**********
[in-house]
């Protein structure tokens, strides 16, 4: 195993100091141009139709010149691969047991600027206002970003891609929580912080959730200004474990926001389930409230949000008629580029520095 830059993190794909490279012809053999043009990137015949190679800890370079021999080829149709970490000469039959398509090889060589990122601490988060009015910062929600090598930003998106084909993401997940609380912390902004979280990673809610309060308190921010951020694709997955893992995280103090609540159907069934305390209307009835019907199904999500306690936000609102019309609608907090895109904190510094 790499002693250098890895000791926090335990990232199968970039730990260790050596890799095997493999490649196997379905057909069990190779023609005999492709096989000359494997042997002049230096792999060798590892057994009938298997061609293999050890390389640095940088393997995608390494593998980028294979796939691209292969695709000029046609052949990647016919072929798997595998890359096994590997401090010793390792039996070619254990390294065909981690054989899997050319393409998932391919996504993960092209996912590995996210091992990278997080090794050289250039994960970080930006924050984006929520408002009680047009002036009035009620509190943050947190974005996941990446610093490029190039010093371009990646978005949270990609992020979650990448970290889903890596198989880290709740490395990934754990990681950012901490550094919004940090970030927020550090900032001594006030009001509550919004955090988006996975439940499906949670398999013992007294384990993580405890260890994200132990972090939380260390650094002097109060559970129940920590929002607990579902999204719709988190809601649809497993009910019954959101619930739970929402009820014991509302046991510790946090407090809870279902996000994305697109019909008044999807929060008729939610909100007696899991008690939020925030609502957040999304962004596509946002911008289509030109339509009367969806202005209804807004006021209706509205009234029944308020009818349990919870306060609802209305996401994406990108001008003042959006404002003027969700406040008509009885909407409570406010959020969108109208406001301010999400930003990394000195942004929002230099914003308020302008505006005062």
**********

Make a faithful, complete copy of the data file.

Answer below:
[in-house]
């Protein structure tokens, strides 16, 4: 195993100091141009139709010149691969047991600027206002970003891609929580912080959730200004474990926001389930409230949000008629580029520095 830059993190794909490279012809053999043009990137015949190679800890370079021999080829149709970490000469039959398509090889060589990122601490988060009015910062929600090598930003998106084909993401997940609380912390902004979280990673809610309060308190921010951020694709997955893992995280103090609540159907069934305390209307009835019907199904999500306690936000609102019309609608907090895109904190510094 790499002693250098890895000791926090335990990232199968970039730990260790050596890799095997493999490649196997379905057909069990190779023609005999492709096989000359494997042997002049230096792999060798590892057994009938298997061609293999050890390389640095940088393997995608390494593998980028294979796939691209292969695709000029046609052949990647016919072929798997595998890359096994590997401090010793390792039996070619254990390294065909981690054989899997050319393409998932391919996504993960092209996912590995996210091992990278997080090794050289250039994960970080930006924050984006929520408002009680047009002036009035009620509190943050947190974005996941990446610093490029190039010093371009990646978005949270990609992020979650990448970290889903890596198989880290709740490395990934754990990681950012901490550094919004940090970030927020550090900032001594006030009001509550919004955090988006996975439940499906949670398999013992007294384990993580405890260890994200132990972090939380260390650094002097109060559970129940920590929002607990579902999204719709988190809601649809497993009910019954959101619930739970929402009820014991509302046991510790946090407090809870279902996000994305697109019909008044999807929060008729939610909100007696899991008690939020925030609502957040999304962004596509946002911008289509030109339509009367969806202005209804807004006021209706509205009234029944308020009818349990919870306060609802209305996401994406990108001008003042959006404002003027969700406040008509009885909407409570406010959020969108109208406001301010999400930003990394000195942004929002230099914003308020302008505006005062």